It is easy to become cynical about President Cyril Ramaphosa’s promised “new dawn”. There has been little evidence so far of those in the ANC who have been accused of corruption and wrongdoing actually being brought to book and the stories of abuse continue.
We do have sympathy for Ramaphosa, because it’s not easy to change overnight what has become a culture of greed and lack of accountability. Yet, there were some glimmers of hope this week that, just maybe, some leaders in the ANC might be starting to work for the people of South Africa rather than for themselves, their families and friends.
Newly-appointed Northern Cape Premier Zamani Saul told his incoming MECs that they could forget about getting fancy new cars with their jobs.
The money budgeted for those vehicles would go instead to buying ambulances. Also, Saul promised to get his hands dirty in personally monitoring service delivery in education and healthcare and, in the latter case, said he will establish a “corner office” in the casualty department of the Robert Sobukwe Hospital in the heart of Kimberley.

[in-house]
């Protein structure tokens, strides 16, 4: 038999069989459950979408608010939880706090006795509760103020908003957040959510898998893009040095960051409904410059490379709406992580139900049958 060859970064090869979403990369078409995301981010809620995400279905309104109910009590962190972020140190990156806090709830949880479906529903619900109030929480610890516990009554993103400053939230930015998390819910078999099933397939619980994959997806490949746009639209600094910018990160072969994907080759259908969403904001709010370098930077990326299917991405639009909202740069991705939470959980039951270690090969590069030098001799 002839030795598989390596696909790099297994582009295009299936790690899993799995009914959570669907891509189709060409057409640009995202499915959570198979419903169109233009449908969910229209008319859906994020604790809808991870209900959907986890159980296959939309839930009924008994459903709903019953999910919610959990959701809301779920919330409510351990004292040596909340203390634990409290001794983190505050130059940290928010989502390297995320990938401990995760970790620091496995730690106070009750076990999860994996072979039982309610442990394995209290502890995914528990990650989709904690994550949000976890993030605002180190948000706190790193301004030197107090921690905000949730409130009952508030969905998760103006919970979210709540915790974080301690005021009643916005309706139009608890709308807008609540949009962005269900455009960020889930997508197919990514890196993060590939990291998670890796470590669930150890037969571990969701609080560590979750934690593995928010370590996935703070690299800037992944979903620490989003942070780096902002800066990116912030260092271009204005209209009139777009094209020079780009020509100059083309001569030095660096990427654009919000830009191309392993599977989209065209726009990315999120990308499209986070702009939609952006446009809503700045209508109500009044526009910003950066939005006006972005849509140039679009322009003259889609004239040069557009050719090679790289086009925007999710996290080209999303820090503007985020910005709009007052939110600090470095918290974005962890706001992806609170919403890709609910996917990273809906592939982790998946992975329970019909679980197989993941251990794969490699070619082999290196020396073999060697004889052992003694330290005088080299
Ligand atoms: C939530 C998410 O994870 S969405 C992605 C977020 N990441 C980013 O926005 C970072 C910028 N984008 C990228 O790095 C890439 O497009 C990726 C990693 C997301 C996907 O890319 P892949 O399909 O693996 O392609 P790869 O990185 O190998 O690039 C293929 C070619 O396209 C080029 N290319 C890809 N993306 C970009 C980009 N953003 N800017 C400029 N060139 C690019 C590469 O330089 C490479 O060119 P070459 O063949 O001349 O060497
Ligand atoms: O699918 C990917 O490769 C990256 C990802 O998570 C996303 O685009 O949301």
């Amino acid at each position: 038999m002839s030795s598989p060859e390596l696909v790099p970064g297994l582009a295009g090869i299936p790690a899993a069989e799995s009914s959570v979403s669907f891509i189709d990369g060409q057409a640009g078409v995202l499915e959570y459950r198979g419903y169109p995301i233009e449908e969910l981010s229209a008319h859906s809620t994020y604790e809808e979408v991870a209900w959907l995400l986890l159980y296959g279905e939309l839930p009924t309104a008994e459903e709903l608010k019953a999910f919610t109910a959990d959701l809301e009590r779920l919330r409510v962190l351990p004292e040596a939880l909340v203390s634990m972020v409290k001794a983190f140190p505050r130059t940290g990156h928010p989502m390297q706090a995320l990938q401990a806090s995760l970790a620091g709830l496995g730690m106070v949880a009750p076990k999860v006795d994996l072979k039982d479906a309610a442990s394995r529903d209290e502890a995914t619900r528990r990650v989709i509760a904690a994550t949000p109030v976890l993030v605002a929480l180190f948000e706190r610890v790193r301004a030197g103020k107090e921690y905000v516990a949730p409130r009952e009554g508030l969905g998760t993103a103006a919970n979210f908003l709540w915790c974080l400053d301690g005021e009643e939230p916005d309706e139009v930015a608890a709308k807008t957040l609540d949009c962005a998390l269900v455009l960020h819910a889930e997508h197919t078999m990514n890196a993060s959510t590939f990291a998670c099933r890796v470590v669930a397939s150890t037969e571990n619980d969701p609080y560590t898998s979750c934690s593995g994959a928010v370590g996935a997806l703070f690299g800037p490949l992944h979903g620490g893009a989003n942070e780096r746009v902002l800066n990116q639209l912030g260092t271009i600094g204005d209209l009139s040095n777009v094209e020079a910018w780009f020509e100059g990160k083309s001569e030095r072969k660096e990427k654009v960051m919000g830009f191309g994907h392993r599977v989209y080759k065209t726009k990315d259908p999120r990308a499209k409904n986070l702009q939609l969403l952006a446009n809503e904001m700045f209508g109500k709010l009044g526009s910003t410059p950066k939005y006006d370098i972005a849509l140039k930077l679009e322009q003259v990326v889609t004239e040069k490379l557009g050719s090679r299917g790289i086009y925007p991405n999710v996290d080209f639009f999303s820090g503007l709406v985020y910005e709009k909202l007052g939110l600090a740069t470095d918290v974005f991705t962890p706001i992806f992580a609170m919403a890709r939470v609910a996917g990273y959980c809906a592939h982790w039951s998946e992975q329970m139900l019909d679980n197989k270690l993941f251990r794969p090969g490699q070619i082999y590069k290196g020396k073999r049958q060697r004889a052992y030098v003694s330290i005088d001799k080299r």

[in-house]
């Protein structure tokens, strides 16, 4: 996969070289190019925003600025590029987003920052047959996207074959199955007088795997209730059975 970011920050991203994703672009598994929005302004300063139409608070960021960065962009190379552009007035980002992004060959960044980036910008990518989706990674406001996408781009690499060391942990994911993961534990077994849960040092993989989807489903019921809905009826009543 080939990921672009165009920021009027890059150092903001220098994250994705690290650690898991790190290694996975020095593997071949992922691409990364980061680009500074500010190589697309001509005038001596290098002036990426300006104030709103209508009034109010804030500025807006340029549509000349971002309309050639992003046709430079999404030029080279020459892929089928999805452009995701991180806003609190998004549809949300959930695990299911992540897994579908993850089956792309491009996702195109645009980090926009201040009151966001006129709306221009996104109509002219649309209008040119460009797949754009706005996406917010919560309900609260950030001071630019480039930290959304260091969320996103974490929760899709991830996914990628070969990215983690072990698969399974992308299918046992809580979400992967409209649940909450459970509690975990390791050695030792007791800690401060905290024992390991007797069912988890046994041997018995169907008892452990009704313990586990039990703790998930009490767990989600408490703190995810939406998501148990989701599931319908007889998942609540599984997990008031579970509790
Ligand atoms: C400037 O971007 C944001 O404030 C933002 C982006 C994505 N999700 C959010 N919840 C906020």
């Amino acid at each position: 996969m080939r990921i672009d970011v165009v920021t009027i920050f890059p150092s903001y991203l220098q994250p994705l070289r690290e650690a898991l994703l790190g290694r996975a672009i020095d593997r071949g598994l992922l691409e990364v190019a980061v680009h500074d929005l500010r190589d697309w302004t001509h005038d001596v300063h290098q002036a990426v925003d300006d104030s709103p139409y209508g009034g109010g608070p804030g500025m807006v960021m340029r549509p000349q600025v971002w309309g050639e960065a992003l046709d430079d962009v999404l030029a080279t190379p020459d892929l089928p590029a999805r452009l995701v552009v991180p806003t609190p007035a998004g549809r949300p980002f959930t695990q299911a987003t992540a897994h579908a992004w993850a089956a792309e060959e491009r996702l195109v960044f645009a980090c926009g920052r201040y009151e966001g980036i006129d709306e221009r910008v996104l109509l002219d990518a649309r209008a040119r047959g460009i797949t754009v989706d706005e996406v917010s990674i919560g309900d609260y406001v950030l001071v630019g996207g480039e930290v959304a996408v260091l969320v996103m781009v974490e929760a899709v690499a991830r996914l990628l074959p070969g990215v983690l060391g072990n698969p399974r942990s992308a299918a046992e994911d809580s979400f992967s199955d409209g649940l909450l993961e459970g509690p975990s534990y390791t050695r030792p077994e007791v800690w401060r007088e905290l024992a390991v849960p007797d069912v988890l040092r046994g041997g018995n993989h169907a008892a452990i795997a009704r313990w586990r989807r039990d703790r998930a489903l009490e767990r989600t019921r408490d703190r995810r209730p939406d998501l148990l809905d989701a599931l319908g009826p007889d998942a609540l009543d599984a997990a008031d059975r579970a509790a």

At the same time, Limpopo Premier Stan Mathabatha cancelled his own inauguration, pointing out, correctly, that the money could be better spent on the pressing problems in the province. Perhaps we are being naïve, but let’s give the two premiers the benefit of the doubt and believe they are genuinely willing to be servants of the public.
While we’re at it, how about banning blue light brigades and slashing the VIP protection budget? Then, let’s issue each minister a Toyota Corolla or equivalent. Sell off the ministerial mansions, too.
More than that, there needs to be a re-engineering of the attitudes of those in government. You work for us, not the other way around.